A total of 15 residents were instructed by a remote surgeon at an institution roughly 1,000 miles away; an educational experience that was completely dependent on the AR application. An additional 15 residents were instructed through AR by an onsite instructor who was removed from the laboratory table but would allow verbal interaction that did not rely on the AR application. The residents were remotely instructed how to perform arthroscopic procedures including diagnostic arthroscopy, partial meniscectomy, anterior cruciate ligament reconstruction, biceps tenotomy, subacromial decompression with acromioplasty, distal clavicle resection, and rotator cuff repair.
Immediately following the laboratory program, the residents completed a 14-question Likert scale survey about their experience with AR (Figure 2). For each Likert scale question, scores were 1-Strongly Disagree, 2-Disagree, 3-Neutral, 4-Agree, 5-Strongly Agree.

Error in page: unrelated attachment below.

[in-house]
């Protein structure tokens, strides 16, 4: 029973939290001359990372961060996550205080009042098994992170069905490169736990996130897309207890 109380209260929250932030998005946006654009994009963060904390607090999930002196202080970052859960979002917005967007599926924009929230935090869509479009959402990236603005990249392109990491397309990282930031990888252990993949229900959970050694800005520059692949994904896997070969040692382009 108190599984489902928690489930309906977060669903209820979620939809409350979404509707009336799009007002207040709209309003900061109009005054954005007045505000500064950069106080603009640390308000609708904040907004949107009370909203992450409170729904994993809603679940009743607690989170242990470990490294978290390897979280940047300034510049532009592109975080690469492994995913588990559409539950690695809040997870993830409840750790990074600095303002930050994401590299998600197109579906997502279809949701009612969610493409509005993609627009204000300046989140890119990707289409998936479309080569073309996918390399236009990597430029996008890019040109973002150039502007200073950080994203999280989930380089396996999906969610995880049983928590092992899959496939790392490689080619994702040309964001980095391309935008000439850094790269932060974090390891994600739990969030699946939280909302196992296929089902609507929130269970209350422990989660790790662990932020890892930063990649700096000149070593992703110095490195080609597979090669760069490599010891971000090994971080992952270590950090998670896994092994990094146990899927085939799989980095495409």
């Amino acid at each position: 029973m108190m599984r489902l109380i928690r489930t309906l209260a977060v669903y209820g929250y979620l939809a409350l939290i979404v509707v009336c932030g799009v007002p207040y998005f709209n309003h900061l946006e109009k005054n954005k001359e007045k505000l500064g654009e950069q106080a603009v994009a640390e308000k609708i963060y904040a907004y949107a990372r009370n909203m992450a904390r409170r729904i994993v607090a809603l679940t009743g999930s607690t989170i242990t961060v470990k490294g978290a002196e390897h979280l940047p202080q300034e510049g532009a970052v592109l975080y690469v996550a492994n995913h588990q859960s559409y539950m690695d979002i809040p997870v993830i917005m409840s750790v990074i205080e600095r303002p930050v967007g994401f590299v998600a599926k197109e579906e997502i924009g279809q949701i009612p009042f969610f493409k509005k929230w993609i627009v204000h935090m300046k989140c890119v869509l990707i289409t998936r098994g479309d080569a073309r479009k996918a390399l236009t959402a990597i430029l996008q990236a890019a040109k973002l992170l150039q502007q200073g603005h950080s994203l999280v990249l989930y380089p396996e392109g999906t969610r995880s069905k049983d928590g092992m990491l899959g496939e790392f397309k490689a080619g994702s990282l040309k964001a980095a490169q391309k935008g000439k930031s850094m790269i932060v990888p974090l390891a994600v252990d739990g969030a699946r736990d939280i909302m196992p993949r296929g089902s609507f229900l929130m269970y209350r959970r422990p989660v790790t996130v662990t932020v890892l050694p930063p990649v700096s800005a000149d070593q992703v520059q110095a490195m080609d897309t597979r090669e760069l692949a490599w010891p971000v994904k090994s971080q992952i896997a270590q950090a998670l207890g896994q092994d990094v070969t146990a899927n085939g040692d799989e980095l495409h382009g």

All surveys were scored, and the mean and standard deviation were calculated. Paired student’s t-test was used to compare the results between remote and onsite AR instruction.
The overall results are displayed in Table 1. There were no significant breaks in the instruction provided during the procedures. The residents were able to complete all procedures conducted through AR teaching.
The comparison between remote and onsite instruction is displayed in Table 2. The only questions that presented significant differences between onsite and remote labs were questions 3 and 10, regarding lag in motion of the interaction and the resident’s perceived safety of AR use in a “real-world” surgical situation, respectively.